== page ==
By Dolly Rairigh Glass
The Marine Corps Systems Command, Program Manager Training Systems (PMTRASYS), is currently working in partnership with the Project Manager for Combined Arms Tactical Trainers (CATT), Program Executive Office for Simulation, Training and Instrumentation (PEO STRI), on the Close Combat Tactical Trainer (CCTT) program. The CCTT is a system of manned modules and workstations that allow tank units to train armor collective tasks at the platoon through battalion task force level.
Annette Pike, Product Manager Collective Training Systems, PMTRASYS, said that the U.S. Army provided the Marine Corps the M1A1-D CCTT variants as Government Furnished Equipment (GFE) and the Marine Corps is incorporating the Marine unique characteristics, the Firepower Enhancement Package (FEP), into the CCTT training systems to replicate the individual crew stations of the USMC Main Battle Tank.
“PM CATT is involved in the Marine Corps’ CCTT procurement as they provided the CCTT equipment to the USMC; the USMC is utilizing their competitively awarded contract, called CCTT Concurrency Contract, for the Marine specific development and fielding of CCTT; and utilizing their Warfighter Focus (WFF) contract for sustainment of the training systems, once fielded, throughout their lifecycle,” explained Pike.
Fielding is planned for March 2014 for 14 M1A1 modules to the 2nd Tank Battalion at Camp Lejeune, NC. The 14 M1A1 FEP CCTT modules consist of the following: seven mobile trailers containing 14 M1A1 FEP modules, three Mobile Operation Center (MOC) trailers, one Mobile Theater After Action Review (MTAAR) Trailer, and three Portable Power System (PPS) Trailers.
“While CCTT is not considered a comparable replacement to conducting Unit Deployment for Training (DFT) exercises,” said Pike, “the CCTT will overcome the lack of maneuver space aboard Camp Lejeune, NC, and by providing a virtual training environment, allow 2nd Tank Battalion the ability to conduct training tasks it otherwise would not be able to conduct.”
Currently, 2nd Tank Battalion can only train to 42% of the 6000 and 7000 level standards associated with the Battalion’s evaluation coded training tasks. The CCTT will help fill this identified training gap.
PM TRASYS is leveraging PM CATT’s CCTT software baseline, which will allow the two parties to collaborate in the future; ultimately increasing the capabilities for both services and at the same time reducing life cycle costs and saving taxpayer’s money.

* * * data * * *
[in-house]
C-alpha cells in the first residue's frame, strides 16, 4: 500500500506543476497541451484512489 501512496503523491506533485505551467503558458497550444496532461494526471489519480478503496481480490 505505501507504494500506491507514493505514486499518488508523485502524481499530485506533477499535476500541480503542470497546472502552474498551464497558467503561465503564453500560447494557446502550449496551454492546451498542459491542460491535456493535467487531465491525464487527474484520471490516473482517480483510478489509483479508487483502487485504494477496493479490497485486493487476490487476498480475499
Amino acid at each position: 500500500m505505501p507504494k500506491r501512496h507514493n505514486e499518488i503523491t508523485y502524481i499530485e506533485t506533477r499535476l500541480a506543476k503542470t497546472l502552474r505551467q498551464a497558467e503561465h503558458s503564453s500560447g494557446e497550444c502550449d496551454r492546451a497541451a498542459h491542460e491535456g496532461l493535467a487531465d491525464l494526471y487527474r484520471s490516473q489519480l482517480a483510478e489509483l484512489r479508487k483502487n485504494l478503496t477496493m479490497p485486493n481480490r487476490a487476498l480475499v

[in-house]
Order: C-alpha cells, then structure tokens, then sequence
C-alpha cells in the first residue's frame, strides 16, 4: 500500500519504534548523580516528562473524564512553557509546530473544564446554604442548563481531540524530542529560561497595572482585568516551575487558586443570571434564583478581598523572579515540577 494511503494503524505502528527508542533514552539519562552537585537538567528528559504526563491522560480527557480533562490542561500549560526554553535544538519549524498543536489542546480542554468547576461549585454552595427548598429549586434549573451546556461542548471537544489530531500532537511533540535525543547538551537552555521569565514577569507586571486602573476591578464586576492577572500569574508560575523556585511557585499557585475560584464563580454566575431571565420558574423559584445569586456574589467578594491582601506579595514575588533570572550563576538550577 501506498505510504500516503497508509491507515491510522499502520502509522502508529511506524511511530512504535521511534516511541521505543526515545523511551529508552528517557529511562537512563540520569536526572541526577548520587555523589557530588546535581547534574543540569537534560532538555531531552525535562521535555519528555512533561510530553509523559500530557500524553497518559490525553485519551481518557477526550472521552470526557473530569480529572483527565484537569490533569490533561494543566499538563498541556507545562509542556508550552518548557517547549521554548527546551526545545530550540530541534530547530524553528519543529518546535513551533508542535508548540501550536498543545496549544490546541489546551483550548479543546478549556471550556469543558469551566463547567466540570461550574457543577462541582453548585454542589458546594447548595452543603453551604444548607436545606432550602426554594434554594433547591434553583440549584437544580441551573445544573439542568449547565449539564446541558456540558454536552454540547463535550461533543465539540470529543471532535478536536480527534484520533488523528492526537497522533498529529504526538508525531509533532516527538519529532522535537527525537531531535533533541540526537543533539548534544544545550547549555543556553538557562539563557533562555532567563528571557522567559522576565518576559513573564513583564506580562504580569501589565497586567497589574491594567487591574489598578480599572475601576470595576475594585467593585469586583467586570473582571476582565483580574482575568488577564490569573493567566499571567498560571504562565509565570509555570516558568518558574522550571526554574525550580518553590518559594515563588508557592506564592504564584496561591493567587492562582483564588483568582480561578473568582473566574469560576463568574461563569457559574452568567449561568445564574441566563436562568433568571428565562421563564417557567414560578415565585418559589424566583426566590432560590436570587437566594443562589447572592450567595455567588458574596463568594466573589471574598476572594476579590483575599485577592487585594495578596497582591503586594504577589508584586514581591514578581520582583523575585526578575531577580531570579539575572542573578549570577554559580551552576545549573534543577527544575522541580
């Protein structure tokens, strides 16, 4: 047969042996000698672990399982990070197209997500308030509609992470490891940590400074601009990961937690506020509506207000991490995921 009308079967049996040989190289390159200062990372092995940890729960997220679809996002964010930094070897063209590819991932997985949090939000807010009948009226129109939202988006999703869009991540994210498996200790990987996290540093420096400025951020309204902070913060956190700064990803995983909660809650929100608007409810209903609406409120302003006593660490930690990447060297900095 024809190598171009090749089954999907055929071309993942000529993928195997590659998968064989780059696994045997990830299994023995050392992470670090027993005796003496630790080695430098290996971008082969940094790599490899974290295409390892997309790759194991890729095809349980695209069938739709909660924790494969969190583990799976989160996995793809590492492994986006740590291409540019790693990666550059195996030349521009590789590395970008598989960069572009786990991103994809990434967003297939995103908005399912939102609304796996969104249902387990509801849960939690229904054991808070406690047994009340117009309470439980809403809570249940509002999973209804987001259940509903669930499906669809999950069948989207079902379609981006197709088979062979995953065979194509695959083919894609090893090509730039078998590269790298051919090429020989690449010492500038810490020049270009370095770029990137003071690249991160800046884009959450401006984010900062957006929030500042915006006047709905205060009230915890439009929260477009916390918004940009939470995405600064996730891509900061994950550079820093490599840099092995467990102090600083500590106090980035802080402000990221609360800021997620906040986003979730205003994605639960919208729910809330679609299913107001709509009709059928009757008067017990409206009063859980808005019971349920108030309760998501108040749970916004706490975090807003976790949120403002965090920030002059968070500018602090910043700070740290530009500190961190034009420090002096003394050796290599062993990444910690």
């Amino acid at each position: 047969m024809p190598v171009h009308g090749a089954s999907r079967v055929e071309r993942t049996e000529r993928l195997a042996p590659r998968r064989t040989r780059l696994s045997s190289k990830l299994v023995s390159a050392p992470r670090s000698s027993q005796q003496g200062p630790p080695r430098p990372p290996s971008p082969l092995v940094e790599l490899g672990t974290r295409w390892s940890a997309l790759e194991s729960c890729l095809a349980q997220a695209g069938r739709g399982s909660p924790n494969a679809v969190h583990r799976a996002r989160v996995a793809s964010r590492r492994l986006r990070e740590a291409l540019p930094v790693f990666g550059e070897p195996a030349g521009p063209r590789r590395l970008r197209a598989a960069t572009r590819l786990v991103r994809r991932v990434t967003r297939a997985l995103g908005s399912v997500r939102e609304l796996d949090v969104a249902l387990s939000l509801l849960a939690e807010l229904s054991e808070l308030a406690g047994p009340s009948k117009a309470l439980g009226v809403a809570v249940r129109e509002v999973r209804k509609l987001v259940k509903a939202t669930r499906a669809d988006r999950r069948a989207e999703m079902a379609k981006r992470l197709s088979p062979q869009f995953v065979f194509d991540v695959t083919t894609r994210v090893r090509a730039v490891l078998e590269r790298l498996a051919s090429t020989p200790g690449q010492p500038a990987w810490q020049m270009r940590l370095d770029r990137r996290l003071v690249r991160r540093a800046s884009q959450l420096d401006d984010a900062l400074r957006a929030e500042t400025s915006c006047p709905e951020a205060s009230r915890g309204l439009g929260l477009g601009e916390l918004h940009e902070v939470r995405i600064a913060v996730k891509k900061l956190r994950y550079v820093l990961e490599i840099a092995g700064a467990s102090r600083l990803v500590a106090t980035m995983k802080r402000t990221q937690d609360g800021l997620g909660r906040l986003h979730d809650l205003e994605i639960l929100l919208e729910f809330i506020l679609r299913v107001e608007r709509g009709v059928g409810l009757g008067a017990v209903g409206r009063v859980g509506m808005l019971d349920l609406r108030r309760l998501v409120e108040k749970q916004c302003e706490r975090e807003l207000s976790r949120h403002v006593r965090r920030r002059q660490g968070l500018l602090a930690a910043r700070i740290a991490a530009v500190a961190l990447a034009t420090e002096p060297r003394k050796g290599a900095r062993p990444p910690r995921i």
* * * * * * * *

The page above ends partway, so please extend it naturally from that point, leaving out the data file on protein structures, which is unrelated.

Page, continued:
“In a true IPT fashion, PM TRASYS and PM CATT are working together,” said Colonel Michael Coolican, Program Manager Training Systems. “The Marine Corps has a Marine Infantry Captain managing from the PM TRASYS side, along with a Chief Engineer and Project Engineer bringing the Marine technical requirements to the table,” said Coolican.
“We are also utilizing Subject Matter Experts (SME) from Camp Lejuene for the critical review meetings to ensure the Marine capability is matching the weapons platform,” said Coolican. “Likewise, PM CATT is utilizing their CCTT team to support the USMC in delivering this needed capability to the fleet. This is truly a successful partnership between PM CATT and PM TRASYS.”
PM TRASYS and PEO STRI are not strangers to collaborating and working together. Just about one year ago, a Memorandum of Agreement (MOA) was signed on May 22, 2012 to officially recognize the two organizations’ working partnership.
That MOA outlined the goals, objectives, and responsibilities between PM TRASYS and PM CATT in their efforts toward increasing partnership through synergistic capability development, with the primary focus of the MOA to drive down development, procurement and sustainment costs for similar Army and Marine Corps training requirements.
And one year prior to that, in 2011, PM TRASYS also signed an MOU with PM TRADE to document their commitment to maintaining a partnership to work together on similar Individual and Soldier and Marine training devices.
These partnerships also help improve technology developments by industry because when the requirements are combined and presented to industry, it is much more powerful. With the Marines and the Army working more closely together on common training requirements, specifically to approaches to collective and virtual training systems, the industry partners can better leverage their internal resources.
No matter who is working with whom, whether it’s PM TRASYS, PEO STRI, Naval Air Warfare Center Training Division (NAWCTSD) or Air Force Agency for Modeling and Simulation (AFAMS), the partnerships are strong. These organizations’ efforts, along with the resources and support of industry, academia and Government organizations, make up Team Orlando, and together they are working to accomplish their single goal of improving human performance through simulation.